Ray’s quest to return to that 2017 form isn’t complicated. He’s tinkered with his delivery recently, which didn’t bring the results he’d hoped for, so this is all about getting back to his version of “normal.” Another season with pitching coach Pete Walker is the perfect place to do that.

“When my fastball command is off, I’m not able to use my breaking balls to effectively get guys out,” Ray said. “For me, it’s about getting that fastball under control and finding whatever it is in my delivery to have that consistency, to have that fastball command. The other pitches will be fine. They are what they are, they’re strikeout pitches.”

Ray was better with the Blue Jays (4.79 ERA) than the Diamondbacks (7.84 ERA). He raised his Zone% from 41% to 48% which is more in line with his career numbers. Ray was making progress in Buffalo, but he still had a 6.1 BB/9 so there is still more work to do.


• The Rangers may have Sherten Apostel play first base as part of a youth movement.

Enter prospect Sherten Apostel, a third baseman who appears to be blocked by Gold Glove winner Isiah Kiner-Falefa and top prospect Josh Jung. The Rangers don’t have a big-time prospect at first base.

The Rangers believe Apostel can play third base despite size (6-foot-4, 235 pounds), but he worked at the alternate camp in 2020 at first baseman and even logged a few games there after making his MLB debut.

While Apostel struggled in 21 MLB plate appearances (.293 OPS), he hit 19 minor league home runs in 2019 as a 20-year-old. It’s tough to know if he’s draftable, but he should definitely be on everyone’s radar.

Elvis Andrus may not be the Rangers shortstop for much longer.

But even if Andrus is capable of a full comeback season at age 32-33 in 2021, there’s going to come a time — and probably soon — when he can no longer be penciled in as the starting shortstop for the rebuilding Rangers.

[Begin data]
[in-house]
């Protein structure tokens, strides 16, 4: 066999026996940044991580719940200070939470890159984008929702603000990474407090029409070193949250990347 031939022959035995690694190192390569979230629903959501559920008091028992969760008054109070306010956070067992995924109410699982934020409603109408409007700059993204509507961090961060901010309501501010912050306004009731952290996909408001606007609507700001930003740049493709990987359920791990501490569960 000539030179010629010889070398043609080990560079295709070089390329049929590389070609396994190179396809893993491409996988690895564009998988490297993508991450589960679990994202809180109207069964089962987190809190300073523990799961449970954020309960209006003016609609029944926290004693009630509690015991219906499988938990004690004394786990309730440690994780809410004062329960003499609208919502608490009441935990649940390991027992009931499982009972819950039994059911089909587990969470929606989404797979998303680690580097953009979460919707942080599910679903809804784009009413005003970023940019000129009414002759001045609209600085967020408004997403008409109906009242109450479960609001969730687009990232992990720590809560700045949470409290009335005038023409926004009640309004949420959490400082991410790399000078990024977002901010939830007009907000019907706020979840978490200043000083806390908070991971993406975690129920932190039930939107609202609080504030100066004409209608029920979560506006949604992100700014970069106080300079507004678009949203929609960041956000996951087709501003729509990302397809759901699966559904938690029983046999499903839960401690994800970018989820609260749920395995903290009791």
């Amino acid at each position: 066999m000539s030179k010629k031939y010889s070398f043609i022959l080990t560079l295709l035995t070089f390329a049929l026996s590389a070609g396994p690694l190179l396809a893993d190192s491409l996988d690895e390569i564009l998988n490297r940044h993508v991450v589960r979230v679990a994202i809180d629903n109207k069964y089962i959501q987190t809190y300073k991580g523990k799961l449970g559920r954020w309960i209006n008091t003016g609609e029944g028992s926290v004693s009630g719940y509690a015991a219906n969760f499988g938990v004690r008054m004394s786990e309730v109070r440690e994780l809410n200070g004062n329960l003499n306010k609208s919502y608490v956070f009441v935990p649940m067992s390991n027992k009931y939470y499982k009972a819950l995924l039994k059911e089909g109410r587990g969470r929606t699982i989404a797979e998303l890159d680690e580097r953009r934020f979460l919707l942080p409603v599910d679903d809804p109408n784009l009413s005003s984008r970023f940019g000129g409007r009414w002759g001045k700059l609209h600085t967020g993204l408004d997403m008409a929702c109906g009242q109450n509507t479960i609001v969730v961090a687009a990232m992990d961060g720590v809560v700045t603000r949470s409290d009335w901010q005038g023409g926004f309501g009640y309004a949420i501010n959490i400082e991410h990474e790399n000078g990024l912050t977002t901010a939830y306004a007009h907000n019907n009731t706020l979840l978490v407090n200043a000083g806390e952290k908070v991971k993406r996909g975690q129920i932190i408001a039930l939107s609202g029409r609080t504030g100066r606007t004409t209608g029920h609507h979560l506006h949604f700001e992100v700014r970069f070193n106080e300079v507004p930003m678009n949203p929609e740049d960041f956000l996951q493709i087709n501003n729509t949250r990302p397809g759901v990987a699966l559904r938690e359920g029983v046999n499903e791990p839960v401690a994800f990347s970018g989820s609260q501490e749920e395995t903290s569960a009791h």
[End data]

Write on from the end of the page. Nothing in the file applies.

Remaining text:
Anderson Tejeda should be on everyone’s radar after he hit three homers and stole four bags in just 77 plate appearances last season. He has 15 HR/15 SB potential and is basically free at the point he is being drafted (488 NFBC ADP).

Red Sox

Eduardo Rodriguez expects to be 100% for the start of next season.


Bryan Garcia made a mid-season tweek that helped him.

Garcia’s success in 2020 centered on his combination of a sinking fastball and offspeed pitches — sliders against right-handed batters, changeups against lefties — as well as a midseason adjustment from former pitching coach Rick Anderson. While Garcia’s ground-ball rate reversed from 2019 to ’20, with more fly balls than grounders, his exit velocity improved as the season went on, avoiding barrels more than missing bats. His slider improved after the adjustment and became the putaway pitch he’d been seeking, even as his use of it decreased.

There is just a ton of pixie magic surrounding Garia. While he did lower his ERA from 2.53 to 1.04 from August to September, his already low K-BB% just moved from 2.0% to 2.3%. He was saved by allowing no home runs with only a 44% GB%. His xFIP and SIERA were close to 6.00. Just ignore.